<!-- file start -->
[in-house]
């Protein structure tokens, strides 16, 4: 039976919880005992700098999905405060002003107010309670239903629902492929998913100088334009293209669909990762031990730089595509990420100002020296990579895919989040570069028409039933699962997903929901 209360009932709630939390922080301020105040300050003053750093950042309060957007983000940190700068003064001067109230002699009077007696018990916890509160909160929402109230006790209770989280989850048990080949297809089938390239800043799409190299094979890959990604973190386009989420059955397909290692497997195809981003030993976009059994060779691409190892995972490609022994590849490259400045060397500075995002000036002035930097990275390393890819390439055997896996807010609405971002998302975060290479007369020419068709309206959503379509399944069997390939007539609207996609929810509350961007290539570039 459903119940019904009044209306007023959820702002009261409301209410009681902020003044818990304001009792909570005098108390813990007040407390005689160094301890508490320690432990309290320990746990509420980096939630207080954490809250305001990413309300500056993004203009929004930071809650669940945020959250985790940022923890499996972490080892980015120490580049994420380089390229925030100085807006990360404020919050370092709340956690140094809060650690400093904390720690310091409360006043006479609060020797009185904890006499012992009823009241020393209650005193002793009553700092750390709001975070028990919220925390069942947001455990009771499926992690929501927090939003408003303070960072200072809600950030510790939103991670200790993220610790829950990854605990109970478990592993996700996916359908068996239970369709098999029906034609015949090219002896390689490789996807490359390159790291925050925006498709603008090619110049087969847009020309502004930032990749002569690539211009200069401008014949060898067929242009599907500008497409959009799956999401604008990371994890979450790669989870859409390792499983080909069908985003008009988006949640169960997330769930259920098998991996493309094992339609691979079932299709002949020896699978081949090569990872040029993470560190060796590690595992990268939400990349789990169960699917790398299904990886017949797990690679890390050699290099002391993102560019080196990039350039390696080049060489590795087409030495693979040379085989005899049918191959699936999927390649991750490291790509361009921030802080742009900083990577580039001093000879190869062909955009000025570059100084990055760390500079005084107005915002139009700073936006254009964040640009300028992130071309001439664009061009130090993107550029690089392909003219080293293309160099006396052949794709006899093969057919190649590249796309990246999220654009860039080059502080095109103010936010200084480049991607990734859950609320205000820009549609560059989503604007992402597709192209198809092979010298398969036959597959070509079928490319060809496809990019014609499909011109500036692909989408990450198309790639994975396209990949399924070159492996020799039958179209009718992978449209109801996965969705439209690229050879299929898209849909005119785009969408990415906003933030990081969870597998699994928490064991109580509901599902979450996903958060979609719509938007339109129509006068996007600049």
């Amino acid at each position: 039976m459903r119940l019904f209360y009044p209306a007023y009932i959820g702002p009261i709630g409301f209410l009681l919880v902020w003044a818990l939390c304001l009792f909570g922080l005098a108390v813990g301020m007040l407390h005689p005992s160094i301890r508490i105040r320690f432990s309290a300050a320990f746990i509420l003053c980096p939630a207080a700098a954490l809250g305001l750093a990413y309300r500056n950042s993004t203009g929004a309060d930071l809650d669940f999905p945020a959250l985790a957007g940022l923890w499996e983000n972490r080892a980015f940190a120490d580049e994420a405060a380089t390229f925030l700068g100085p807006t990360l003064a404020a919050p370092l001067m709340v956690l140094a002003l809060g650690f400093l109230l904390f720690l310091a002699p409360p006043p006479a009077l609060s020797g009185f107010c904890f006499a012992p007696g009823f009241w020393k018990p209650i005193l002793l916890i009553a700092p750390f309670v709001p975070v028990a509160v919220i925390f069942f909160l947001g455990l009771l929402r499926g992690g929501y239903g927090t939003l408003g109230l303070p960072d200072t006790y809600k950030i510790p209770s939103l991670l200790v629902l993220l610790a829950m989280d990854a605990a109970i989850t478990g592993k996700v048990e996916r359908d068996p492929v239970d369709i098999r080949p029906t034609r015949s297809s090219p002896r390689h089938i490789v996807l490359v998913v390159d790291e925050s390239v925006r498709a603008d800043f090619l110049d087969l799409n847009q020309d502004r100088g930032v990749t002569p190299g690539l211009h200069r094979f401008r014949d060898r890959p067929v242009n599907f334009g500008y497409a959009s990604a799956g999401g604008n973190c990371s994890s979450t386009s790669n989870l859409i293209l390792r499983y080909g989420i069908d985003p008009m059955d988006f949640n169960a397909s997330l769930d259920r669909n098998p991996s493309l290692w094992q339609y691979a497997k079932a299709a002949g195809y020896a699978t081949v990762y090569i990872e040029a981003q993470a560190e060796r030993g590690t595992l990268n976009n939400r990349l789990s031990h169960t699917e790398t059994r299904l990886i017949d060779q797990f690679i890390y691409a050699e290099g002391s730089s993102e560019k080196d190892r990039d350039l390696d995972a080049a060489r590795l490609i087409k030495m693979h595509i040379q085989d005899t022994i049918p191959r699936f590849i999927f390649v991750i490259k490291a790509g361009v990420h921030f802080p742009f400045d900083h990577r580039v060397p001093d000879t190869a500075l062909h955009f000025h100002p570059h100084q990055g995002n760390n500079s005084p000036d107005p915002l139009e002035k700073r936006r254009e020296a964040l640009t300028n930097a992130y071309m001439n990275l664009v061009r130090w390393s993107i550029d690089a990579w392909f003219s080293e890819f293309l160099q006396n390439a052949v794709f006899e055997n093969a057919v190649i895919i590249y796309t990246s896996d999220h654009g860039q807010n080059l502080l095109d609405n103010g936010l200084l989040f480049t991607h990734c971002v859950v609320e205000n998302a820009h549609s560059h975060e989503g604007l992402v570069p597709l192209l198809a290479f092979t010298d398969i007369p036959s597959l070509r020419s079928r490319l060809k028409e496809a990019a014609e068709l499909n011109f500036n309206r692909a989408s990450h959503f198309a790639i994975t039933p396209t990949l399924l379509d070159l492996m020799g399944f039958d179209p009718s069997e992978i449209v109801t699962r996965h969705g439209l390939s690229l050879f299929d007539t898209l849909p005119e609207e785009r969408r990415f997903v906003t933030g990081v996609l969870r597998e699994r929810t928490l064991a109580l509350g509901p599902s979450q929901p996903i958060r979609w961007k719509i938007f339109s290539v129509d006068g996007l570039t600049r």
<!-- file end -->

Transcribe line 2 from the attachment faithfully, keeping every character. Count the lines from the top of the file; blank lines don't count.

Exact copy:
């Protein structure tokens, strides 16, 4: 039976919880005992700098999905405060002003107010309670239903629902492929998913100088334009293209669909990762031990730089595509990420100002020296990579895919989040570069028409039933699962997903929901 209360009932709630939390922080301020105040300050003053750093950042309060957007983000940190700068003064001067109230002699009077007696018990916890509160909160929402109230006790209770989280989850048990080949297809089938390239800043799409190299094979890959990604973190386009989420059955397909290692497997195809981003030993976009059994060779691409190892995972490609022994590849490259400045060397500075995002000036002035930097990275390393890819390439055997896996807010609405971002998302975060290479007369020419068709309206959503379509399944069997390939007539609207996609929810509350961007290539570039 459903119940019904009044209306007023959820702002009261409301209410009681902020003044818990304001009792909570005098108390813990007040407390005689160094301890508490320690432990309290320990746990509420980096939630207080954490809250305001990413309300500056993004203009929004930071809650669940945020959250985790940022923890499996972490080892980015120490580049994420380089390229925030100085807006990360404020919050370092709340956690140094809060650690400093904390720690310091409360006043006479609060020797009185904890006499012992009823009241020393209650005193002793009553700092750390709001975070028990919220925390069942947001455990009771499926992690929501927090939003408003303070960072200072809600950030510790939103991670200790993220610790829950990854605990109970478990592993996700996916359908068996239970369709098999029906034609015949090219002896390689490789996807490359390159790291925050925006498709603008090619110049087969847009020309502004930032990749002569690539211009200069401008014949060898067929242009599907500008497409959009799956999401604008990371994890979450790669989870859409390792499983080909069908985003008009988006949640169960997330769930259920098998991996493309094992339609691979079932299709002949020896699978081949090569990872040029993470560190060796590690595992990268939400990349789990169960699917790398299904990886017949797990690679890390050699290099002391993102560019080196990039350039390696080049060489590795087409030495693979040379085989005899049918191959699936999927390649991750490291790509361009921030802080742009900083990577580039001093000879190869062909955009000025570059100084990055760390500079005084107005915002139009700073936006254009964040640009300028992130071309001439664009061009130090993107550029690089392909003219080293293309160099006396052949794709006899093969057919190649590249796309990246999220654009860039080059502080095109103010936010200084480049991607990734859950609320205000820009549609560059989503604007992402597709192209198809092979010298398969036959597959070509079928490319060809496809990019014609499909011109500036692909989408990450198309790639994975396209990949399924070159492996020799039958179209009718992978449209109801996965969705439209690229050879299929898209849909005119785009969408990415906003933030990081969870597998699994928490064991109580509901599902979450996903958060979609719509938007339109129509006068996007600049």